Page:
Filmed over the course of two nights in October 2007 (although you wouldn’t know from Mark Morton’s seamless editing) at the Ahoy Arena in Rotterdam, Netherlands on the Snakes & Arrows tour in support of the album of the same name, Rush delivers a fantastic evening of music. There may not be enough recognizable tunes here for the band’s casual, greatest-hits fans since the tour focused on the new material instead of a concert that “echoes with the sound of salesman,” but that’s what R30 is for.
For those that missed or want to relive it, the tour was captured with 21 High Definition cameras under the wise guidance of directors Pierre & Francois Lamoureux. The presentation opens with the video of a dream sequence that opened the show. I could tell from watching the first track, “Limelight,” that these directors knew how to shoot and edit musicians playing. When guitarist Alex Lifeson gets his first solo, they stayed on him for the most part, cutting between a full shot and a close-up on his fingers.
After “Limelight,” serious Rush devotees will be thrilled that the first set is comprised mainly of deep album cuts with selections ranging from every decade of the band’s career: “Circumstances” from Hemispheres (1978), “Digital Man” from Signals (1982), “Dreamline” from Roll the Bones (1991), and “Secret Touch” from Vapor Trails (2002).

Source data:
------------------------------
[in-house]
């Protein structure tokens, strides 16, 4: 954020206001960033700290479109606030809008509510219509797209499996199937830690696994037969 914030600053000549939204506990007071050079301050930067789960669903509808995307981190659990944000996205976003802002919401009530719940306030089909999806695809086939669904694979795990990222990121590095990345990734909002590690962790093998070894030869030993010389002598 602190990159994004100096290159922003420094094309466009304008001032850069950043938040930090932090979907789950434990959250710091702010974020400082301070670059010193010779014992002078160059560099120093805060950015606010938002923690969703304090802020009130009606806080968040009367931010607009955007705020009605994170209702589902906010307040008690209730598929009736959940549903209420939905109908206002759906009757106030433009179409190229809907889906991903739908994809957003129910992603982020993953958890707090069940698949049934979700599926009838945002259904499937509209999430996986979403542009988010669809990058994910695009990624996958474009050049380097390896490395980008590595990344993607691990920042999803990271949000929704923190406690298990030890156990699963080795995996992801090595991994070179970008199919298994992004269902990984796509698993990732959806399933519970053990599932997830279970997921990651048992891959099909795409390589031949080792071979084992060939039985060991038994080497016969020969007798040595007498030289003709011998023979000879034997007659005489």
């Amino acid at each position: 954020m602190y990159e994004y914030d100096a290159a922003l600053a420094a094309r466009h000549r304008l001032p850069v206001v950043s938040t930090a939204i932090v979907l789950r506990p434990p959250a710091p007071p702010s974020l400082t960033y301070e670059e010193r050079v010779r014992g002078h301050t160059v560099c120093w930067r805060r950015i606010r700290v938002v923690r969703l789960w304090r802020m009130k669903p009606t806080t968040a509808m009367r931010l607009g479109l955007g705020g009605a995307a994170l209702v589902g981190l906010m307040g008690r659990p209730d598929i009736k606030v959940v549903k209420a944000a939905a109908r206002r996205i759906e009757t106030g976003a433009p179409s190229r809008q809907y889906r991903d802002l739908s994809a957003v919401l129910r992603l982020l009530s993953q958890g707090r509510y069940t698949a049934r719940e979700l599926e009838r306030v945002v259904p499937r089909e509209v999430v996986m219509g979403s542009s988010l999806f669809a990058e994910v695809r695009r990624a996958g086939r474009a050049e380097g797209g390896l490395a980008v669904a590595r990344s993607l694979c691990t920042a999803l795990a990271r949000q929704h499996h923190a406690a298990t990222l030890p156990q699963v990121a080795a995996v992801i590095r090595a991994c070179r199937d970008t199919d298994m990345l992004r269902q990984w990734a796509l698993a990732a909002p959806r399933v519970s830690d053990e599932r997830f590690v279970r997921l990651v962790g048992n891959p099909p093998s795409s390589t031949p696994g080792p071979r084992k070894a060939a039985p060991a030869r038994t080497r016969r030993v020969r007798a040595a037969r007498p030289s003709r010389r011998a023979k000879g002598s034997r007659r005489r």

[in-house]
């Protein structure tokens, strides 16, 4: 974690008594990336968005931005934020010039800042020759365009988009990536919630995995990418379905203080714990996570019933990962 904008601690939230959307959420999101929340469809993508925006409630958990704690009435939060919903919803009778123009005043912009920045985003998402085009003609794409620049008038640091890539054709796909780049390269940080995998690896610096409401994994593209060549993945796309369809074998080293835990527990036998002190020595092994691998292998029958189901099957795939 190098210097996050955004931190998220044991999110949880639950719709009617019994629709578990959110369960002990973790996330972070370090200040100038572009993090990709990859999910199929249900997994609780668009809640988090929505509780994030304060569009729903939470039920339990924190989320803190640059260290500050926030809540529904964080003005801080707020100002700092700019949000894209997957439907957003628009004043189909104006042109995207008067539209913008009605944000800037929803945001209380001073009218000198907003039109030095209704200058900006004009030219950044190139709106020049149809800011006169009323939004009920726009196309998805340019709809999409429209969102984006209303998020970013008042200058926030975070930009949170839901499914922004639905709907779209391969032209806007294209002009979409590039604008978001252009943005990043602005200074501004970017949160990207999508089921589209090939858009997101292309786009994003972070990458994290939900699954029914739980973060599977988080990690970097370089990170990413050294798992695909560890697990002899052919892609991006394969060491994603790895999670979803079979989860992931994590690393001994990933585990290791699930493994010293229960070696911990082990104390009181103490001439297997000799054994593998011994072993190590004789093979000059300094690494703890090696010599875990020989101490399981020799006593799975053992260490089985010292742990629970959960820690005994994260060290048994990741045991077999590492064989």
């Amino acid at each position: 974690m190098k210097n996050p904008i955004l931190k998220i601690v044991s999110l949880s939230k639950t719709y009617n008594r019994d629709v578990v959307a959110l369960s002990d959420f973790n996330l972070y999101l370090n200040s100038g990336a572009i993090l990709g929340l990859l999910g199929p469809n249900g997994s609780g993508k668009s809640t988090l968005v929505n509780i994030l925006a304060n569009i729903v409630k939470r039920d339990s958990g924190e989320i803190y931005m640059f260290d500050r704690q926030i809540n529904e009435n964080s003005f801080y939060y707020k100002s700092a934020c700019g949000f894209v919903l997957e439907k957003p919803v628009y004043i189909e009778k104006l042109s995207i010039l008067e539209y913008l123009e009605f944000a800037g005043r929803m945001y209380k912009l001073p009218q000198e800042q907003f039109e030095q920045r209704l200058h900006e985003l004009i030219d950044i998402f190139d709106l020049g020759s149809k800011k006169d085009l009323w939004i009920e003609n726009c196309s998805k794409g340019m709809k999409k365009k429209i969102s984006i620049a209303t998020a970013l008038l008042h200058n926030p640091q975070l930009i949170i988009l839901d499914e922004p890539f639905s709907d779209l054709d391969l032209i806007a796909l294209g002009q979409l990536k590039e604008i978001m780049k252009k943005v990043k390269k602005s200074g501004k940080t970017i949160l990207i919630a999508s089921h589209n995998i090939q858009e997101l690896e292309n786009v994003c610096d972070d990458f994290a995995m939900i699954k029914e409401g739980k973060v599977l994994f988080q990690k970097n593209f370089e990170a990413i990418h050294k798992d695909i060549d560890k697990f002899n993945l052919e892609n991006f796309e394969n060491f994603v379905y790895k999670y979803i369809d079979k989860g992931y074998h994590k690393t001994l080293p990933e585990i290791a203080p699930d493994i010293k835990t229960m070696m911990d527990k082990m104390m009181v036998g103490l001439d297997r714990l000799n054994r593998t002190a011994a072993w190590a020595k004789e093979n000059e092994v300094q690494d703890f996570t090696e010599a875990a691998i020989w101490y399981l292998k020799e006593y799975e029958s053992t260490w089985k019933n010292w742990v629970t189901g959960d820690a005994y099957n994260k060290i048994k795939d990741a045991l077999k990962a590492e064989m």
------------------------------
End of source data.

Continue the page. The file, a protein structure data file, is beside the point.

The program fades to black at the intermission, and then the video that opened the second set, a very strange one indeed with bassist Geddy Lee as lost, hungry Scotsman Harry Satchel, segues into five Snakes & Arrows tracks, showing a confidence the band has in their new material. “Far Cry” is a definite highlight that will likely make many an appearance at future concerts.
After a wonderfully spooky rendition of a fire-enhanced “Witch Hunt,” the band highlights their technical prowess even further with a three-song instrumental block. “Malignant Narcissism” find Lee and drummer Neil Peart trading leads. Peart’s solo is dubbed “De Slagwerker,” which naturally translates to “The Drummer” in Dutch. There is a reason Peart’s name is always mentioned in any serious conversation about rock drummers and this DVD demonstrates a master percussionist at work, particularly fantastic are the overhead shots, a view most concert goers would rarely witness. Peart has MIDI trigger pads as part of his kit programmed to create sounds from instruments such as a marimba, a harp, and tubular bells, which gives him a wide audio palette from which he can create. Peart concludes with an excerpt from “Cotton Tail,” a number he recorded with the Buddy Rich Band in the 1990s. The only downside is Peart's solo was shorter than it had been on previous tours. Not to be left out, “Hope” is an acoustic guitar solo by the ever-silly Lifeson.